Is there a Link Between Traumatic Brain Injury and Alzheimer’s Disease?For 20 years or more, research has linked traumatic brain injury (TBI) with an increased risk of developing Alzheimer’s disease or any type of dementia in the years following a head injury. A group of researchers from the University of Arizona in the United States and College of Basic Medicine Jiamusi University in China undertook the challenge to conduct a systematic review and meta-analysis to estimate the effect of head injury and the risk of Alzheimer’s disease; Head Injury as a Risk Factor for Dementia and Alzheimer’s Disease. They analyzed the data from 32 studies between 1990 and 2015, which represented 2,013,197 individuals, 13,866 dementia events and 8,166 Alzheimer’s disease events. The pooled relative risk estimates showed that head injury significantly increased the risk of any dementia.

What is traumatic brain injury?

Traumatic brain injury results from a blow to the head, but it can also occur without any head injury when the body is subjected to deceleration forces as occurs in a car crash. Following the trauma, the individual will typically experience loss of consciousness for a few seconds or more but less than 30 minutes, they may experience amnesia, dizziness and feel disoriented. TBI can range in severity from mild to moderate to severe. TBI contributes to about 30% of injury-related deaths in the U.S. Those who survive TBI may deal with varying effects, including impaired thinking and memory, movement and sensation, personality changes and depression.

TBI can be caused by falls, motor vehicle crashes, sports injuries, assault, shockwaves from battle field explosions and bullet wounds that penetrate the skull.

What is Alzheimer’s disease?

The Alzheimer’s Association defines Alzheimer’s disease as the most common form of dementia. It is a general term for memory loss and the loss of other cognitive abilities that interfere with everyday life, and it accounts for 60 to 80 percent of dementia cases.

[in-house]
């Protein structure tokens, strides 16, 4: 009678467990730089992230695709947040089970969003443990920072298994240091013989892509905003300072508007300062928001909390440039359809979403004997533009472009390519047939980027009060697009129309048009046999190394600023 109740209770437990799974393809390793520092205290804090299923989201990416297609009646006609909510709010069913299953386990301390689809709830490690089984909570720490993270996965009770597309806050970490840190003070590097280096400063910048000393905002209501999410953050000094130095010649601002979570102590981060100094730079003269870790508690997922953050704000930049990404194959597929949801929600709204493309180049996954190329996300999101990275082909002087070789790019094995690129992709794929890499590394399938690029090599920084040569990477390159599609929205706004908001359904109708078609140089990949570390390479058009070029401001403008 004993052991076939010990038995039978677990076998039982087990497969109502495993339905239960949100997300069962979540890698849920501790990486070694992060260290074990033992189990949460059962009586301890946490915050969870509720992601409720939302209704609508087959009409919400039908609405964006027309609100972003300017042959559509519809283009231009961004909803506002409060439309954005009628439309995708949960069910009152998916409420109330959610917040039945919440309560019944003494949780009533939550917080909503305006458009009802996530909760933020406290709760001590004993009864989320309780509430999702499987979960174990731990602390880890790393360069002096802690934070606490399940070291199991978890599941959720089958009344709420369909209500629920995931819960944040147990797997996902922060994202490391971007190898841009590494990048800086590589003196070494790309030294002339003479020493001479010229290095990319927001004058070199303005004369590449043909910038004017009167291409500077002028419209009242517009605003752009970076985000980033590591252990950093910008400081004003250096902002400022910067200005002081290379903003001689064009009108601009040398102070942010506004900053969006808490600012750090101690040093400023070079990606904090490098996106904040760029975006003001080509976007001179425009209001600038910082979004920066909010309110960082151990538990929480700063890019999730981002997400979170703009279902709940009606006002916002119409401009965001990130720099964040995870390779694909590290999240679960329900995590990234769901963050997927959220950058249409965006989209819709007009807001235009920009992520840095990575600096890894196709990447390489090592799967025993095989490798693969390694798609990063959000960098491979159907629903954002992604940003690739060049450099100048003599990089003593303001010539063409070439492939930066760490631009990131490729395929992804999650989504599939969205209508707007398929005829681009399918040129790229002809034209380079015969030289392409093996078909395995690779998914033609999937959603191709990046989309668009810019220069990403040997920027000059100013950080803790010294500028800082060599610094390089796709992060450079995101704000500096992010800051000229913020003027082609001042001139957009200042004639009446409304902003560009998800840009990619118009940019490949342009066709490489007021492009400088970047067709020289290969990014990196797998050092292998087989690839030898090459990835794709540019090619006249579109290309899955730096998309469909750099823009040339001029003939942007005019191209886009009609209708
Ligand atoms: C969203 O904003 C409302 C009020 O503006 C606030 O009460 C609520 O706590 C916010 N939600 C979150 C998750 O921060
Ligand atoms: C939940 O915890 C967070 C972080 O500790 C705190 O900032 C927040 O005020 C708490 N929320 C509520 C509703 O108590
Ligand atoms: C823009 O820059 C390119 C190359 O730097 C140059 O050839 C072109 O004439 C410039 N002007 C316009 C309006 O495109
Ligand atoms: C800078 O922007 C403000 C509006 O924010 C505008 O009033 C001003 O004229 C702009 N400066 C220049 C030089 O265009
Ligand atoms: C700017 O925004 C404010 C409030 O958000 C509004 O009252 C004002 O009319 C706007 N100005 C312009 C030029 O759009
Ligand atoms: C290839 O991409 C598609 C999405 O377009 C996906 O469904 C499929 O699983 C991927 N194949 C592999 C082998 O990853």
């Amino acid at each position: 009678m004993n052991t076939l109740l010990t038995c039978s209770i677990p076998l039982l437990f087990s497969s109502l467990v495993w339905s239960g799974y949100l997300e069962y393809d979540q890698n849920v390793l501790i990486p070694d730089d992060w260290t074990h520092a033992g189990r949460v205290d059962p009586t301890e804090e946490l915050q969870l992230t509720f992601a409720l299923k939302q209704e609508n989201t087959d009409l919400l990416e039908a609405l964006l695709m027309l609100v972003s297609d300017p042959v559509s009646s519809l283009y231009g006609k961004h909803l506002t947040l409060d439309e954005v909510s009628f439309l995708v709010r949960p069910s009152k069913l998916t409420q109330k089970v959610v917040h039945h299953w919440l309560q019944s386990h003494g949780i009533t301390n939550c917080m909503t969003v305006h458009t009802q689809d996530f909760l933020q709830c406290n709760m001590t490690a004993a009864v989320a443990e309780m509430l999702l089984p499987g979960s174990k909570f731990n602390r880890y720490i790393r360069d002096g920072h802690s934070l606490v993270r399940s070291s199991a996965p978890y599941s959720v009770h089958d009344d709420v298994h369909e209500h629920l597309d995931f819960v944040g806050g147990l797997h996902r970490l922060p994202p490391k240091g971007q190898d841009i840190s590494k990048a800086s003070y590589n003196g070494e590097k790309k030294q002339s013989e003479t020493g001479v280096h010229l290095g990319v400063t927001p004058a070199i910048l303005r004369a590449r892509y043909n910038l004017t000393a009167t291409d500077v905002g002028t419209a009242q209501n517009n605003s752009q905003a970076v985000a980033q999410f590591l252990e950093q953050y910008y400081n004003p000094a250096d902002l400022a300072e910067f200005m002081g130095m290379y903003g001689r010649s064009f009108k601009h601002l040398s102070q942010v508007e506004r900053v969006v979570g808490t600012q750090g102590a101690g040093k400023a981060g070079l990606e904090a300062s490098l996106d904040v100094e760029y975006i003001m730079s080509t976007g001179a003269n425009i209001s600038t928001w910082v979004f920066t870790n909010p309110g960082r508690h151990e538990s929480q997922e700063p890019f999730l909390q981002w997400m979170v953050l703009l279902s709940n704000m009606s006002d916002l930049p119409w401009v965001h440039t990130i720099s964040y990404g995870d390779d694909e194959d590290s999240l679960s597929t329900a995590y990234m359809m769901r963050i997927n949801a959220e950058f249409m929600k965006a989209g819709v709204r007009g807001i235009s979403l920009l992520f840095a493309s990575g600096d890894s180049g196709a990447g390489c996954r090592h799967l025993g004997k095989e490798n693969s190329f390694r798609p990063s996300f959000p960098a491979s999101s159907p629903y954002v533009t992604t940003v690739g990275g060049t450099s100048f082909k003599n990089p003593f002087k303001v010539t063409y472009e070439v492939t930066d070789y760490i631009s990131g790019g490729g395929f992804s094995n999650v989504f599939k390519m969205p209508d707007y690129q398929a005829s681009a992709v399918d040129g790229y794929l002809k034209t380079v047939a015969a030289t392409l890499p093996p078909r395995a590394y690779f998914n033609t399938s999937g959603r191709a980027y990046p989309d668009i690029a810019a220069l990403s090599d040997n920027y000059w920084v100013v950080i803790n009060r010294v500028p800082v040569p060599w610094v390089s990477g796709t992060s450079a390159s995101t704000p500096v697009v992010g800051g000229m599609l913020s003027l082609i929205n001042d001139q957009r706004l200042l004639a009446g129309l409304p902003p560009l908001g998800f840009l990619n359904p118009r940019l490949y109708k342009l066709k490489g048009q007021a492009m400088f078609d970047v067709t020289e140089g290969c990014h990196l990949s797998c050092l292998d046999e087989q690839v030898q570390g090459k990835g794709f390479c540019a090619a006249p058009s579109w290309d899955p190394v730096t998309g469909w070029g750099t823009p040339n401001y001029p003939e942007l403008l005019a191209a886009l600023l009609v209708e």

Alzheimer’s is not a normal part of aging, it worsens over time and while there is no cure now, there are treatments for symptoms as the research into the disease continues.

Why might head trauma lead to an increased risk of dementia?

According to the Alzheimer’s Association, not everyone who experiences a head injury will develop dementia. Nor is there any evidence that a single concussion increases a person’s risk of developing dementia. A key study shows an increased risk for adults with a history of moderate traumatic brain injury, that they had a 2.3 times greater risk of developing Alzheimer’s than seniors who did not have a history of head injury. Those who had a history of severe traumatic brain injury had a 4.5 times greater risk of developing dementia.

As we are learning from the cases of professional football players and members of the military who have experienced repeated concussions, these individuals seem to have a greater risk of developing a brain disorder called chronic traumatic encephalopathy (CTE) than those who have not suffered repeated head trauma.

Current research, per the Alzheimer’s Association, suggests a link between the changes in brain chemistry caused by TBI and the hallmark protein abnormalities (beta-amyloid and tau) linked to Alzheimer’s disease.

The need for future research

Everything that we are discussing here is the subject of medical and scientific research, and the answers to our questions today will likely change and evolve over time as scientists and researchers learn more about how the human brain works and how to facilitate healing when it has been injured.

It also points out the vital need for those who have sustained a head injury to seek medical care immediately and to follow up if they see new symptoms emerging days, weeks or months following the diagnosis of a concussion.

If you or a loved one has suffered a traumatic brain injury in a car crash or any other type of accident, you can talk with a caring Nashville TBI lawyer from the Rocky McElhaney Law Firm and receive sound advice and legal guidance.  You can call us at 615-425-2500 or fill out the contact form. Our Gladiators in Suits serve clients in Nashville, Hendersonville, and Knoxville.